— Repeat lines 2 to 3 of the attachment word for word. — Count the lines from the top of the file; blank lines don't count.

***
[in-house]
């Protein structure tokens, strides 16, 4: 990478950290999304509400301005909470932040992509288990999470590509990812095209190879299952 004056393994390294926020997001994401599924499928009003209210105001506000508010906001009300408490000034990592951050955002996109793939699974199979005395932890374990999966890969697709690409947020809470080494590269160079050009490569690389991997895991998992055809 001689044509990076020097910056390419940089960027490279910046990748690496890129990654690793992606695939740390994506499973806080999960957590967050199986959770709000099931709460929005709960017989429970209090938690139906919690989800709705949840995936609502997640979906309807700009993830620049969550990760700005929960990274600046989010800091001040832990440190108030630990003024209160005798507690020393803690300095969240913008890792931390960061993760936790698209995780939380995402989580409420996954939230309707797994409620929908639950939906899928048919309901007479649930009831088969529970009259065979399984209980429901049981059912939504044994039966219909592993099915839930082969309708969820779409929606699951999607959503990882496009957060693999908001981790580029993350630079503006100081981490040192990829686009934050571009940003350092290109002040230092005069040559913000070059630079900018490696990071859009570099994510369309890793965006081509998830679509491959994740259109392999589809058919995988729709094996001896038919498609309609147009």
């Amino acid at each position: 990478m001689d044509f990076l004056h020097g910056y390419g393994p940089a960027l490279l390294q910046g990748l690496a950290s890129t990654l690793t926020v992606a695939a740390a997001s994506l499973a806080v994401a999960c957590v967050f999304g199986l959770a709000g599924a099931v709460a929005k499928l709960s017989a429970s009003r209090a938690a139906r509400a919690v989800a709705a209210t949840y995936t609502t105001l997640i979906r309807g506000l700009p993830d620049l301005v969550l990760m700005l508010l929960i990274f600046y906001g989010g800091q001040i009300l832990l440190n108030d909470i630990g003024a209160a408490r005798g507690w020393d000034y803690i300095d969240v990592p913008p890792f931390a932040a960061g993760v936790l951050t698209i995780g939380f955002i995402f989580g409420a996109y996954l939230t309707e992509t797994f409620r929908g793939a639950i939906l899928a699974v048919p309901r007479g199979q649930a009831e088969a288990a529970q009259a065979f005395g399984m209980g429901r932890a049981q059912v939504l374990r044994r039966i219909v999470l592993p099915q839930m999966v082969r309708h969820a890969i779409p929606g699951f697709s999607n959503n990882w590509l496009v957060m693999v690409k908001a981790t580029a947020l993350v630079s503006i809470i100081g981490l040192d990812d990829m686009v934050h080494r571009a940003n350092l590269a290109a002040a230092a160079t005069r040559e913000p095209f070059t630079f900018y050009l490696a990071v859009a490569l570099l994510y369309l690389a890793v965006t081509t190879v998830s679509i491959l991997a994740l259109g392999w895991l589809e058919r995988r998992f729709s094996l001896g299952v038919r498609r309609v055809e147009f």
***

């Protein structure tokens, strides 16, 4: 990478950290999304509400301005909470932040992509288990999470590509990812095209190879299952 004056393994390294926020997001994401599924499928009003209210105001506000508010906001009300408490000034990592951050955002996109793939699974199979005395932890374990999966890969697709690409947020809470080494590269160079050009490569690389991997895991998992055809 001689044509990076020097910056390419940089960027490279910046990748690496890129990654690793992606695939740390994506499973806080999960957590967050199986959770709000099931709460929005709960017989429970209090938690139906919690989800709705949840995936609502997640979906309807700009993830620049969550990760700005929960990274600046989010800091001040832990440190108030630990003024209160005798507690020393803690300095969240913008890792931390960061993760936790698209995780939380995402989580409420996954939230309707797994409620929908639950939906899928048919309901007479649930009831088969529970009259065979399984209980429901049981059912939504044994039966219909592993099915839930082969309708969820779409929606699951999607959503990882496009957060693999908001981790580029993350630079503006100081981490040192990829686009934050571009940003350092290109002040230092005069040559913000070059630079900018490696990071859009570099994510369309890793965006081509998830679509491959994740259109392999589809058919995988729709094996001896038919498609309609147009």
């Amino acid at each position: 990478m001689d044509f990076l004056h020097g910056y390419g393994p940089a960027l490279l390294q910046g990748l690496a950290s890129t990654l690793t926020v992606a695939a740390a997001s994506l499973a806080v994401a999960c957590v967050f999304g199986l959770a709000g599924a099931v709460a929005k499928l709960s017989a429970s009003r209090a938690a139906r509400a919690v989800a709705a209210t949840y995936t609502t105001l997640i979906r309807g506000l700009p993830d620049l301005v969550l990760m700005l508010l929960i990274f600046y906001g989010g800091q001040i009300l832990l440190n108030d909470i630990g003024a209160a408490r005798g507690w020393d000034y803690i300095d969240v990592p913008p890792f931390a932040a960061g993760v936790l951050t698209i995780g939380f955002i995402f989580g409420a996109y996954l939230t309707e992509t797994f409620r929908g793939a639950i939906l899928a699974v048919p309901r007479g199979q649930a009831e088969a288990a529970q009259a065979f005395g399984m209980g429901r932890a049981q059912v939504l374990r044994r039966i219909v999470l592993p099915q839930m999966v082969r309708h969820a890969i779409p929606g699951f697709s999607n959503n990882w590509l496009v957060m693999v690409k908001a981790t580029a947020l993350v630079s503006i809470i100081g981490l040192d990812d990829m686009v934050h080494r571009a940003n350092l590269a290109a002040a230092a160079t005069r040559e913000p095209f070059t630079f900018y050009l490696a990071v859009a490569l570099l994510y369309l690389a890793v965006t081509t190879v998830s679509i491959l991997a994740l259109g392999w895991l589809e058919r995988r998992f729709s094996l001896g299952v038919r498609r309609v055809e147009f």